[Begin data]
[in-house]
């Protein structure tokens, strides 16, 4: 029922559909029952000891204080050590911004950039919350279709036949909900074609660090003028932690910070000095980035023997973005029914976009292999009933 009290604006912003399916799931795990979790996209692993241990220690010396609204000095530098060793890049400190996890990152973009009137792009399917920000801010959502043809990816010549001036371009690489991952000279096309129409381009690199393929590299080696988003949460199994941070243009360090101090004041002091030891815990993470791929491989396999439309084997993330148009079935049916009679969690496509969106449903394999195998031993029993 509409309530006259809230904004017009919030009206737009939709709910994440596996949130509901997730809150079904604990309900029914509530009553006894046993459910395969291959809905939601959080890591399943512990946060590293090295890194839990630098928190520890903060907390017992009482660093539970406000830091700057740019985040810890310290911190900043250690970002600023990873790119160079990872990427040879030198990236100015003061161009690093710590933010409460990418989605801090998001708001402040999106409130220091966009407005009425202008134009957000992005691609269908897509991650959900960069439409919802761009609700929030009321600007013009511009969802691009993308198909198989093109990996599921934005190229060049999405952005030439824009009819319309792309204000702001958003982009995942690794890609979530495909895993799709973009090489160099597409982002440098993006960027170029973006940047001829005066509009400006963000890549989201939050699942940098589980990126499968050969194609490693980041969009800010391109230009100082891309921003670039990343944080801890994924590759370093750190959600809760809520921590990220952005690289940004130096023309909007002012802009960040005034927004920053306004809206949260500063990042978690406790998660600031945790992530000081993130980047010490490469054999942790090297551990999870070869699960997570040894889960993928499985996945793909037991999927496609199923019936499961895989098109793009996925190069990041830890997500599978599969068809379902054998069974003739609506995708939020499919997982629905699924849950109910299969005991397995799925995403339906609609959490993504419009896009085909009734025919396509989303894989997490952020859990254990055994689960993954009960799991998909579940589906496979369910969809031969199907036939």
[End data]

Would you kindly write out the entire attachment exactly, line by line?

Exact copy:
[in-house]
């Protein structure tokens, strides 16, 4: 029922559909029952000891204080050590911004950039919350279709036949909900074609660090003028932690910070000095980035023997973005029914976009292999009933 009290604006912003399916799931795990979790996209692993241990220690010396609204000095530098060793890049400190996890990152973009009137792009399917920000801010959502043809990816010549001036371009690489991952000279096309129409381009690199393929590299080696988003949460199994941070243009360090101090004041002091030891815990993470791929491989396999439309084997993330148009079935049916009679969690496509969106449903394999195998031993029993 509409309530006259809230904004017009919030009206737009939709709910994440596996949130509901997730809150079904604990309900029914509530009553006894046993459910395969291959809905939601959080890591399943512990946060590293090295890194839990630098928190520890903060907390017992009482660093539970406000830091700057740019985040810890310290911190900043250690970002600023990873790119160079990872990427040879030198990236100015003061161009690093710590933010409460990418989605801090998001708001402040999106409130220091966009407005009425202008134009957000992005691609269908897509991650959900960069439409919802761009609700929030009321600007013009511009969802691009993308198909198989093109990996599921934005190229060049999405952005030439824009009819319309792309204000702001958003982009995942690794890609979530495909895993799709973009090489160099597409982002440098993006960027170029973006940047001829005066509009400006963000890549989201939050699942940098589980990126499968050969194609490693980041969009800010391109230009100082891309921003670039990343944080801890994924590759370093750190959600809760809520921590990220952005690289940004130096023309909007002012802009960040005034927004920053306004809206949260500063990042978690406790998660600031945790992530000081993130980047010490490469054999942790090297551990999870070869699960997570040894889960993928499985996945793909037991999927496609199923019936499961895989098109793009996925190069990041830890997500599978599969068809379902054998069974003739609506995708939020499919997982629905699924849950109910299969005991397995799925995403339906609609959490993504419009896009085909009734025919396509989303894989997490952020859990254990055994689960993954009960799991998909579940589906496979369910969809031969199907036939």